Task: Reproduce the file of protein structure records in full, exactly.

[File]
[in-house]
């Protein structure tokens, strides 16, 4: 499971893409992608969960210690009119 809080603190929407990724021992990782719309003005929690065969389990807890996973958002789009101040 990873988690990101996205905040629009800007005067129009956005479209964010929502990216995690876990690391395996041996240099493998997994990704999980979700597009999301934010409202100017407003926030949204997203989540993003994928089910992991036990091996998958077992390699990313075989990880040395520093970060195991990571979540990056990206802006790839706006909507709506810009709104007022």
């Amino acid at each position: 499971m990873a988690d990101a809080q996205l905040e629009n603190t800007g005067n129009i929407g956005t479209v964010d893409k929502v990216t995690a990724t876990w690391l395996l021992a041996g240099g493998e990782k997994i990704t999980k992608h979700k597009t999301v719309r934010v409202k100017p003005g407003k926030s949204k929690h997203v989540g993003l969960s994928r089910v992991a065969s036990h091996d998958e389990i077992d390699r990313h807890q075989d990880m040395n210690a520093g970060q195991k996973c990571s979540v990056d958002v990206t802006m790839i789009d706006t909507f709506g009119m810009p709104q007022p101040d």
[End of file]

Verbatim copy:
[in-house]
């Protein structure tokens, strides 16, 4: 499971893409992608969960210690009119 809080603190929407990724021992990782719309003005929690065969389990807890996973958002789009101040 990873988690990101996205905040629009800007005067129009956005479209964010929502990216995690876990690391395996041996240099493998997994990704999980979700597009999301934010409202100017407003926030949204997203989540993003994928089910992991036990091996998958077992390699990313075989990880040395520093970060195991990571979540990056990206802006790839706006909507709506810009709104007022």
């Amino acid at each position: 499971m990873a988690d990101a809080q996205l905040e629009n603190t800007g005067n129009i929407g956005t479209v964010d893409k929502v990216t995690a990724t876990w690391l395996l021992a041996g240099g493998e990782k997994i990704t999980k992608h979700k597009t999301v719309r934010v409202k100017p003005g407003k926030s949204k929690h997203v989540g993003l969960s994928r089910v992991a065969s036990h091996d998958e389990i077992d390699r990313h807890q075989d990880m040395n210690a520093g970060q195991k996973c990571s979540v990056d958002v990206t802006m790839i789009d706006t909507f709506g009119m810009p709104q007022p101040d």